This is a part of an ongoing series of posts that are intended for microbiome testing labs, or those interested in starting one. I am downstream from all of the microbiome labs and will gladly work with any of them — my main concern is making people better — not the financial bottom line.
This post looks at issues involved with selecting studies to use for giving suggestions to consumers of microbiome result. These are questions that I have looked at and have made my own choices (a.k.a. technically trade secrets).
Method of microbiome detection used
There are three main types, listed below. Do you restrict to only one? Do you give a weight to different methods, for example the values suggested after each below?
- Cultured Sample – Weight 0.1
- 16s Sample – Weight 0.8
- Metagenomics – Weight 1.0
For a discussion of the last two, see Comparison between 16S rRNA and shotgun sequencing data for the taxonomic characterization of the gut microbiota 
Life Form/non-form that the study was done on
We have a wide variety of “bacteria incubators” reported in studies, including
- Fish (Zebra fish especially)
- Animals – which ones? Horses, Dogs, Cats, Cows, Pigs etc
- Chemical Reactors simulating some living creature’s environment
- Which ethnic groups
- Location that the study was done (a proxy for diet) — different results from Mexico and Japan!
- Age — children, adults and the elderly have different responses
- Medical conditions in the cohort
Do you do a binary include/exclude or do you apply a weight to each?
Quality of Study
The following are commonly used in evaluating studies:
- Read Beyond the Abstract – that means getting and reading the full study, including the appendix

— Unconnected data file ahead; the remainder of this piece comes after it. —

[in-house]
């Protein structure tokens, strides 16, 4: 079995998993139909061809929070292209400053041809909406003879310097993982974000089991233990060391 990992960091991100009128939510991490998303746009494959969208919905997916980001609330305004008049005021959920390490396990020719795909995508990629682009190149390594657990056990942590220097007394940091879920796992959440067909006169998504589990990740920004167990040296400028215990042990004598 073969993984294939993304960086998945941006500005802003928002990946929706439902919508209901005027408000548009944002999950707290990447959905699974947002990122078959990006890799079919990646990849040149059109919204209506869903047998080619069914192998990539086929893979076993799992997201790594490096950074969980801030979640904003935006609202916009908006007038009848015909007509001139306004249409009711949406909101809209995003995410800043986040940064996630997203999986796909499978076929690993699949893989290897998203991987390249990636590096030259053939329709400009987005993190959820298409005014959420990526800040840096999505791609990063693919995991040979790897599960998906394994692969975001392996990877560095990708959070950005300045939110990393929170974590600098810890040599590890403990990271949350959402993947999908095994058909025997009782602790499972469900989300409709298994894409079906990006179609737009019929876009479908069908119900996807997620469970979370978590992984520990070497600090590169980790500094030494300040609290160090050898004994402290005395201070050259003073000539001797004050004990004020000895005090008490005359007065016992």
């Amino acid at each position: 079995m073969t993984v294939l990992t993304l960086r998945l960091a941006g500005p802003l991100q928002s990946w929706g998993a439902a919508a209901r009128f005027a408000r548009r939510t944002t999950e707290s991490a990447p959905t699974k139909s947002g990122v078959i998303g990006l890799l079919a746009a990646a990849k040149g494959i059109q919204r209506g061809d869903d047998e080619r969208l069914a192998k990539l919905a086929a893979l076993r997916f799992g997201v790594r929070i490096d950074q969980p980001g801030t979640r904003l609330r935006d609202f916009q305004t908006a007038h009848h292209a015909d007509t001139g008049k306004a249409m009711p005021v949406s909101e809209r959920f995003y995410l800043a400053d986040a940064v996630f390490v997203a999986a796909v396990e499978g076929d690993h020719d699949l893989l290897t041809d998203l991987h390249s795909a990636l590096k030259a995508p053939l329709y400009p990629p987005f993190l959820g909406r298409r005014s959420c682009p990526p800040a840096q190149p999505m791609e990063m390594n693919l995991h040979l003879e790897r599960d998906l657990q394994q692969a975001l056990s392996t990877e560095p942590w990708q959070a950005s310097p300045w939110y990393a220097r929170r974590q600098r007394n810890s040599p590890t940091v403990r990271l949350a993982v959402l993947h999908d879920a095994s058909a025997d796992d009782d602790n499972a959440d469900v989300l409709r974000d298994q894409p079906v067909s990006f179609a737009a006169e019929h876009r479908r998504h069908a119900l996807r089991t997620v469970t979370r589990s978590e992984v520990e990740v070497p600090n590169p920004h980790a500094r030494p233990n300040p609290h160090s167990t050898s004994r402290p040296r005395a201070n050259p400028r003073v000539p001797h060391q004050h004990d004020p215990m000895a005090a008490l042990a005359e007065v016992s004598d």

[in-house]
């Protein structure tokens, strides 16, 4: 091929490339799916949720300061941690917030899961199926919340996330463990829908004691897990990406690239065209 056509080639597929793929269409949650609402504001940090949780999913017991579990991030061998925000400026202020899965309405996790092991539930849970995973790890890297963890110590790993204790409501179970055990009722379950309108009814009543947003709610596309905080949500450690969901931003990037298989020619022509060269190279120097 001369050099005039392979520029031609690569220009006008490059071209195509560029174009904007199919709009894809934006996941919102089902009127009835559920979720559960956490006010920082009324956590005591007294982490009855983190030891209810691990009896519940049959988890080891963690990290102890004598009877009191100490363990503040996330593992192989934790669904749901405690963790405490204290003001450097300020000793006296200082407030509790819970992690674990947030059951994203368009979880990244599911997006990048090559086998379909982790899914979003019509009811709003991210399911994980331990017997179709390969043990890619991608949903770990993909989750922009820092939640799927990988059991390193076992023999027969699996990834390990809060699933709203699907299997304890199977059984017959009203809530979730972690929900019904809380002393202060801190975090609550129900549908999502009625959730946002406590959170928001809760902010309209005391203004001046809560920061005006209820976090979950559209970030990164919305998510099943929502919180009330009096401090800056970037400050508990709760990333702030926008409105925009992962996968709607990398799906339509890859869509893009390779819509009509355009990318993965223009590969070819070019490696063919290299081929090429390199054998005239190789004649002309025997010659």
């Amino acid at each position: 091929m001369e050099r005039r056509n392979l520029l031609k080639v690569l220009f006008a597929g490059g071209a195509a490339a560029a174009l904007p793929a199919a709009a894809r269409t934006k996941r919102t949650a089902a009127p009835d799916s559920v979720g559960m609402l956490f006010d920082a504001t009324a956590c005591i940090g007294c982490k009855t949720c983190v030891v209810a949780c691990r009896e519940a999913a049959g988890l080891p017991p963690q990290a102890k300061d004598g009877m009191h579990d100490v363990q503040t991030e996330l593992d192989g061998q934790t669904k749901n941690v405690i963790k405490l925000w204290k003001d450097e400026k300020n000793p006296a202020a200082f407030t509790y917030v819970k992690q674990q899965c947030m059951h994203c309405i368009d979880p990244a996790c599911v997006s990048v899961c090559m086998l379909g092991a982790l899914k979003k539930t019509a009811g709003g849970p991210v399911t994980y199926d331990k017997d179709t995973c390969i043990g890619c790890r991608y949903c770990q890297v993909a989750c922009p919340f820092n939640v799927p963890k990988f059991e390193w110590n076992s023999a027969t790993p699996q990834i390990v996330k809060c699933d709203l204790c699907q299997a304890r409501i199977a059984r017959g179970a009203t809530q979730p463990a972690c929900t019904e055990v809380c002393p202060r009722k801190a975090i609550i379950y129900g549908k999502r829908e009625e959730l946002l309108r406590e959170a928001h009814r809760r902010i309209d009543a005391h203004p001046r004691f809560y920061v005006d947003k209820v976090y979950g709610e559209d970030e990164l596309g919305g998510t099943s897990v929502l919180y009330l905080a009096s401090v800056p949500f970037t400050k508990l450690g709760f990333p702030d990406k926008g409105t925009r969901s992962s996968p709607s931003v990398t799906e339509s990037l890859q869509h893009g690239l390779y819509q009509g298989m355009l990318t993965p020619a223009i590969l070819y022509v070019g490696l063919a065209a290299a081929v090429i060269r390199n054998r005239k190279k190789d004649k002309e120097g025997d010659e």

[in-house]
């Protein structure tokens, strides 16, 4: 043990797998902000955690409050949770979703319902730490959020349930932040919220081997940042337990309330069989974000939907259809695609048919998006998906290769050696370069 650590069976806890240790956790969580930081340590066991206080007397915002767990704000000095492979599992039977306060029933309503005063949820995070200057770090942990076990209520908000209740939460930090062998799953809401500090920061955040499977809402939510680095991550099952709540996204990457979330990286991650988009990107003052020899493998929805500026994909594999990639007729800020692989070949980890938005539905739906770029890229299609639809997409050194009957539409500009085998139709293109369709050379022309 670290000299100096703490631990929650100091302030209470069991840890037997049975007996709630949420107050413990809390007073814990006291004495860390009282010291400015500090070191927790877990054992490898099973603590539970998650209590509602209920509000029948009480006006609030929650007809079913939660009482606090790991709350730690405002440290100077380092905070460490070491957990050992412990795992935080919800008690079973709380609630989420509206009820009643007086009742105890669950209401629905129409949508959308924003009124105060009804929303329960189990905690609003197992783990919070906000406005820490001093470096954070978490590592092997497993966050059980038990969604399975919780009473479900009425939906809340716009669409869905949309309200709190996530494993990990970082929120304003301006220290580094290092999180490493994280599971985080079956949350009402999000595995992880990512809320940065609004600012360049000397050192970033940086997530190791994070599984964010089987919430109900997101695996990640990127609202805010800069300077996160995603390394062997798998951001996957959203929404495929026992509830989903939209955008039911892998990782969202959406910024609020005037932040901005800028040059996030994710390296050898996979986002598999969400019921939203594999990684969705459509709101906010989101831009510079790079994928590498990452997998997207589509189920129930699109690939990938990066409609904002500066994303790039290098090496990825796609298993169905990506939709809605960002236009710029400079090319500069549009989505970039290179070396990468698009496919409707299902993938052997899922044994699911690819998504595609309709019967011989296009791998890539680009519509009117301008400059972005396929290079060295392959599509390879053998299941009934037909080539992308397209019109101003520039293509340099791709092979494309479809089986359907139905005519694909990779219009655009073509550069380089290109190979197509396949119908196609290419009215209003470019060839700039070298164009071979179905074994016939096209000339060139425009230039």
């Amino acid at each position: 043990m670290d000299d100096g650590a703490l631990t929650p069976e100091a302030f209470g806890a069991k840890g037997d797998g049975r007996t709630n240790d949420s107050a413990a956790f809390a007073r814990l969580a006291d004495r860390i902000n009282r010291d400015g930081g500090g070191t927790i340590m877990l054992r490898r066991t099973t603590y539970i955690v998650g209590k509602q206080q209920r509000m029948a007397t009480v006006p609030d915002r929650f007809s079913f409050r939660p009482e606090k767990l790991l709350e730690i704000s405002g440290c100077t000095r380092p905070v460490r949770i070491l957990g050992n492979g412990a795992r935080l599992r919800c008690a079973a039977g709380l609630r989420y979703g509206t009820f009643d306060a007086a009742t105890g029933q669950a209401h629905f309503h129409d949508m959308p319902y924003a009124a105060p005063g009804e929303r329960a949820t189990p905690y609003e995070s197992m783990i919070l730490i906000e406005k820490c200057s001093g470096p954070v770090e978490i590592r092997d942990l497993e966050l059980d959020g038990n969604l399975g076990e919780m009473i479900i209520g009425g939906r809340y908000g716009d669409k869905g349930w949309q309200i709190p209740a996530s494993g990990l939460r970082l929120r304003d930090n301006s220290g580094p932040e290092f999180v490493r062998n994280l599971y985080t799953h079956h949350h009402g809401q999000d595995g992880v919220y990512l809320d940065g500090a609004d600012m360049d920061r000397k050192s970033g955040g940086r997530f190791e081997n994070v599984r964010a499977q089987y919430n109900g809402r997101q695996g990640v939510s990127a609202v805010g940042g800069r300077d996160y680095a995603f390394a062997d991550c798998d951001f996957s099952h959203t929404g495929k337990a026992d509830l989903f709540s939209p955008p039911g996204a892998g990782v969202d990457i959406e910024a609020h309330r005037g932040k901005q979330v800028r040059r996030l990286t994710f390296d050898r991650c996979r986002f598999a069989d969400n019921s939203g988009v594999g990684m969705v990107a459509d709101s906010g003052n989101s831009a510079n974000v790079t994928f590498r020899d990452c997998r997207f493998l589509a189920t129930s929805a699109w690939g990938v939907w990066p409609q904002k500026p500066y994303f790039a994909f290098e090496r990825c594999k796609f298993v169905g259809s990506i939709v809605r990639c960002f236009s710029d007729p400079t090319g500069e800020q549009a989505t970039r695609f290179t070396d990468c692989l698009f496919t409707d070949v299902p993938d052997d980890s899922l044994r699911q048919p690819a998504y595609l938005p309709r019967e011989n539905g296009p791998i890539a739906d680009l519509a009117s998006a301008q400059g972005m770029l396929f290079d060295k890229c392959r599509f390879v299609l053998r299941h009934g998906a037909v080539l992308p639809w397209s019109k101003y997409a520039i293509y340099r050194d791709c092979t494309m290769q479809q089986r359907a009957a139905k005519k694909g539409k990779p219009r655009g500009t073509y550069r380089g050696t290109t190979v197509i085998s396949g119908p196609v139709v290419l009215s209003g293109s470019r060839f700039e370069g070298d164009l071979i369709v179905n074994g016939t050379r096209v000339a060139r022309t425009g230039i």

- Determine Whether All Results Were Included
- Observational Study versus Randomized Controlled Trial
- Odds Ratios and Confidence Intervals
- Size of study
Do you give different weights based on the above? Some literature is below:
- Understanding and evaluating clinical trials
- A General Framework for the Evaluation of Clinical Trial Quality
- A Simple Method for Evaluating the Clinical Literature
Different studies report things differently. For example some may report the % change of a bacteria average, others may provide the actual distribution, others may just report that the control or the cohort average was higher with (P < 0.5). It is like trying to buy gas – one person is offering it by the gallon in US$, another in litres in Euro, a third “sufficient fuel to drive 200 miles in a 1958 Land Rover” for 3 oz of silver.
Method of Aggregation
Some studies use the Hartung–Knapp–Sidik–Jonkman random effects model  to combine results. Other studies use DerSimonian-Laird method (cited by Cochrane) or The generic inverse variance outcome type in RevMan.
I have my own magic in combining a multitude of studies and resolving the many many issues cited above. I encourage labs to do their own resolutions and then let people compare results (if they are in agreement, everyone should be happy). The real test is whether the suggestions work. So far, for my own experience and for a reasonable number of people that have provided feedback – they have. The suggestions may not be perfect, but my goal is to give suggestions that are more likely to help.